Strippers Acted As Admission Representatives And Dressed Provocatively To Recruit Students For A Florida College, Claim Prosecutors

Alap Naik Desai - Author

Dec. 6 2014, Updated 8:01 a.m. ET

Quite a few for-profit colleges in the sunny state of Florida have employed questionable tactics to speed up their student recruitment drive, but one in particular took a page straight out of adult films, using strippers to lure undergrads, claimed prosecutors.

Apart from deploying techniques like non-stop phone calls, making too-good-to-be-true promises, and even offering $500 reward per referral, Miami-based FastTrain College stepped up quite a few notches to lure students to their colleges. According to a federal lawsuit, FastTrain hired strippers to act as “admission representatives” to lure students into joining their campus.

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These strippers, officially noted within the filing as “exotic dancers,” were primarily meant to attract male students, reported the Daily Mail. The college purposely hired attractive women and sometimes exotic dancers, encouraging them to dress provocatively while they recruited young men in neighborhoods to attend FastTrain, claimed the lawsuit.

The allegations come close on the heels of a pending whistle-blower lawsuit against FastTrain. Though the update has accused FastTrain, it fell short of identifying the precise campus of the educational institute where such practices took place. Incidentally, FastTrain closed shortly after being raided by the FBI in 2012. However, prior to being forcibly shut down, FastTrain operated seven campuses in Florida which included Miami-Dade, Broward, Hillsborough, Pinellas and Duval counties.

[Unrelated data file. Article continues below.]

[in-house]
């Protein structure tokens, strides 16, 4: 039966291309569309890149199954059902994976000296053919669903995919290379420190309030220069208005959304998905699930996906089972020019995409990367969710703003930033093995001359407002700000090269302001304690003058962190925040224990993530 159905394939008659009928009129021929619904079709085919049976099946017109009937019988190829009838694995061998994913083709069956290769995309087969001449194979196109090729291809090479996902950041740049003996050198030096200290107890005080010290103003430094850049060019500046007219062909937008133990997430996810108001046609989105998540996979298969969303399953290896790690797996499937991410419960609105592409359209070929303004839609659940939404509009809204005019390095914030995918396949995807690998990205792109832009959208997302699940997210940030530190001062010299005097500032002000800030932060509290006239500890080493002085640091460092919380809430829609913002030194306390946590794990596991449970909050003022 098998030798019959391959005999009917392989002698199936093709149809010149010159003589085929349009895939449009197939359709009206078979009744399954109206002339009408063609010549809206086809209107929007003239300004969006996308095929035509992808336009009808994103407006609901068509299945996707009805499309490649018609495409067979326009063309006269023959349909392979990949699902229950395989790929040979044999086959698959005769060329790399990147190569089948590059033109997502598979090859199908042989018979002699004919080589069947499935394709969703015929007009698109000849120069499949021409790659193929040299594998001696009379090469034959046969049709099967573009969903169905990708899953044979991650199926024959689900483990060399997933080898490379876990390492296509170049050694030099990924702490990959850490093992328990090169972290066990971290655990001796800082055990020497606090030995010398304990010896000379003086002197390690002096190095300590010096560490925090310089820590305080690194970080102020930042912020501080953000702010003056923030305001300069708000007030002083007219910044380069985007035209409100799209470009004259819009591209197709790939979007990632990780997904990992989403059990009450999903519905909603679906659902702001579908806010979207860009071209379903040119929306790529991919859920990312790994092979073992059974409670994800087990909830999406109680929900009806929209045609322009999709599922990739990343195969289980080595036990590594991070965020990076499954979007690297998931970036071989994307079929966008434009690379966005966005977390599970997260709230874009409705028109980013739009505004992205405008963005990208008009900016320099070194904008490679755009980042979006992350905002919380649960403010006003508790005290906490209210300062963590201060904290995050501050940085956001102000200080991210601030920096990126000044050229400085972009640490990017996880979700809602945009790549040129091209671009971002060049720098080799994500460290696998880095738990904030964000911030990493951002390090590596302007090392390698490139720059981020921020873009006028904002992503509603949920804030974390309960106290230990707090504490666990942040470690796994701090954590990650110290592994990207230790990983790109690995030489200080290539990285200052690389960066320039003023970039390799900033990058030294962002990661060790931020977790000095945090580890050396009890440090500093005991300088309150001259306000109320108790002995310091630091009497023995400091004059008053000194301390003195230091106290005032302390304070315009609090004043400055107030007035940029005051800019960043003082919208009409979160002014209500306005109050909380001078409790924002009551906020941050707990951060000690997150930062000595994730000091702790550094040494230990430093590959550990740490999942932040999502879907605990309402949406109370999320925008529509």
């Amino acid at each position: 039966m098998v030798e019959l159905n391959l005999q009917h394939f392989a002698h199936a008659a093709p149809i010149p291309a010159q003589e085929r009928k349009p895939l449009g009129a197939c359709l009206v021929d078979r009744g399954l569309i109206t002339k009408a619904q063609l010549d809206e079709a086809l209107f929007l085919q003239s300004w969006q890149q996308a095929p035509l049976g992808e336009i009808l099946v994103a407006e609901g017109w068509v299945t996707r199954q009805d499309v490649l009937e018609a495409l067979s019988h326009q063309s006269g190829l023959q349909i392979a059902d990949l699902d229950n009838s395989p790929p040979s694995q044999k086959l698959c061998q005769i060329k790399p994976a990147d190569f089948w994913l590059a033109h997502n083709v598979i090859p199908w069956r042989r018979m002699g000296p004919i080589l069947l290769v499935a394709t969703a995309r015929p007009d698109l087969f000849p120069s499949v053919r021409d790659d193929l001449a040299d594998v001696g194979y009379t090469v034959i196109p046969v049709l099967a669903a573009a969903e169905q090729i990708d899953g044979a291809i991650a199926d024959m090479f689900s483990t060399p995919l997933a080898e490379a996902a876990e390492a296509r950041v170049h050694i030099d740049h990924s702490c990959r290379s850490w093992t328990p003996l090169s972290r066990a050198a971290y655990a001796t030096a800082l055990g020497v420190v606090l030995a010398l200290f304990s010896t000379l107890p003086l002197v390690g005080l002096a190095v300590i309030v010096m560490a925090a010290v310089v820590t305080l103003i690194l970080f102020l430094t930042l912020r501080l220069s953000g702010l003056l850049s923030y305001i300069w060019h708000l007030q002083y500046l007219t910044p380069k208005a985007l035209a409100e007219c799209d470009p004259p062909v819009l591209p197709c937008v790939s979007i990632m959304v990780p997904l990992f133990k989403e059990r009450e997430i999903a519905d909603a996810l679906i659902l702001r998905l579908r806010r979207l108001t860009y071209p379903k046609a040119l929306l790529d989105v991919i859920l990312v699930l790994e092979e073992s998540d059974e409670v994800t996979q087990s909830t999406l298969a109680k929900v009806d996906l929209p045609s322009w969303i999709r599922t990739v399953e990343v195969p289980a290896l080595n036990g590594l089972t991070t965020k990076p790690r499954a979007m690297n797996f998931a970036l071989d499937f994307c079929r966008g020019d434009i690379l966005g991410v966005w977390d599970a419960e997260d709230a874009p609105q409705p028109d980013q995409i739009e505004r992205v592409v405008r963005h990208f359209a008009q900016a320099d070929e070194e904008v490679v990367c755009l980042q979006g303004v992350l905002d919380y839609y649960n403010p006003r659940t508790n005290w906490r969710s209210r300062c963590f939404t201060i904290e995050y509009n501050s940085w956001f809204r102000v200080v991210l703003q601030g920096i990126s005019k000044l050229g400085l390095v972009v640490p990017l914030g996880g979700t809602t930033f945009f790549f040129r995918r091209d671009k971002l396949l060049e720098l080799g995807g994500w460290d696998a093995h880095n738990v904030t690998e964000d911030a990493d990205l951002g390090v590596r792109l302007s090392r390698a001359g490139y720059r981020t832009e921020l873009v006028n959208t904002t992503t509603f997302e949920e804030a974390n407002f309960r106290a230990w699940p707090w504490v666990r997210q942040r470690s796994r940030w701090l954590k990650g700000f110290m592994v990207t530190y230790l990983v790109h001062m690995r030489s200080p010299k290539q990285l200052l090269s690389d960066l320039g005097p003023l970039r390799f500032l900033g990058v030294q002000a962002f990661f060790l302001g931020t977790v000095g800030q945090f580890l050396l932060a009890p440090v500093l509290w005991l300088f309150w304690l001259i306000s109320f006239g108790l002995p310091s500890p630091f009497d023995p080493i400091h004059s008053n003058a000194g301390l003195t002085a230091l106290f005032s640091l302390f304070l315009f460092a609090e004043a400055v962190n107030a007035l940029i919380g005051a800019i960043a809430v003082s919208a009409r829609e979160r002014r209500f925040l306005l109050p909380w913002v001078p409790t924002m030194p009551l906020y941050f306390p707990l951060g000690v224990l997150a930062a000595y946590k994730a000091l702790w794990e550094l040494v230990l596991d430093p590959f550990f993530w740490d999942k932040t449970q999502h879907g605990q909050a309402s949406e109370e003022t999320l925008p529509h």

FastTrain’s CEO, Alejandro Amor of Coral Gables, was recently criminally indicted and currently faces charges of conspiracy and theft of government money, reported the Miami Herald. As expected, Amor has categorically denied all allegations.

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But between 2009 and mid-2012, FastTrain received more than $35 million in Pell grants and other federal financial aid. However, the lawsuit claims that this money was obtained through fraudulent means. FastTrain allegedly and routinely falsified high school diplomas for students who didn’t have one. Since these students did not graduate from high school, they should have never qualified for student aid in the first place, justified the lawsuit.

To lay claim over government aid, colleges need first-time students to attend classes for at least 30 days. However, FasTrain, apart from falsifying attendance records, actually pressured ineligible students they enrolled to attend classes for at least the first five days of the period. Additionally, in case students didn’t have transportation, seductive and sultry FastTrain admission representatives would pick them up.

Many of those students who have been allegedly duped by FastTrain are now struggling with student loan debts. Fortunately, the students who were attending around the time of the 2012 FBI raid can get their loans discharged under a “closed school” provision. But for others, it appears to be a long-drawn legal battle with mounting financial burden.

[Image Credit | Google Maps / Daily Mail]


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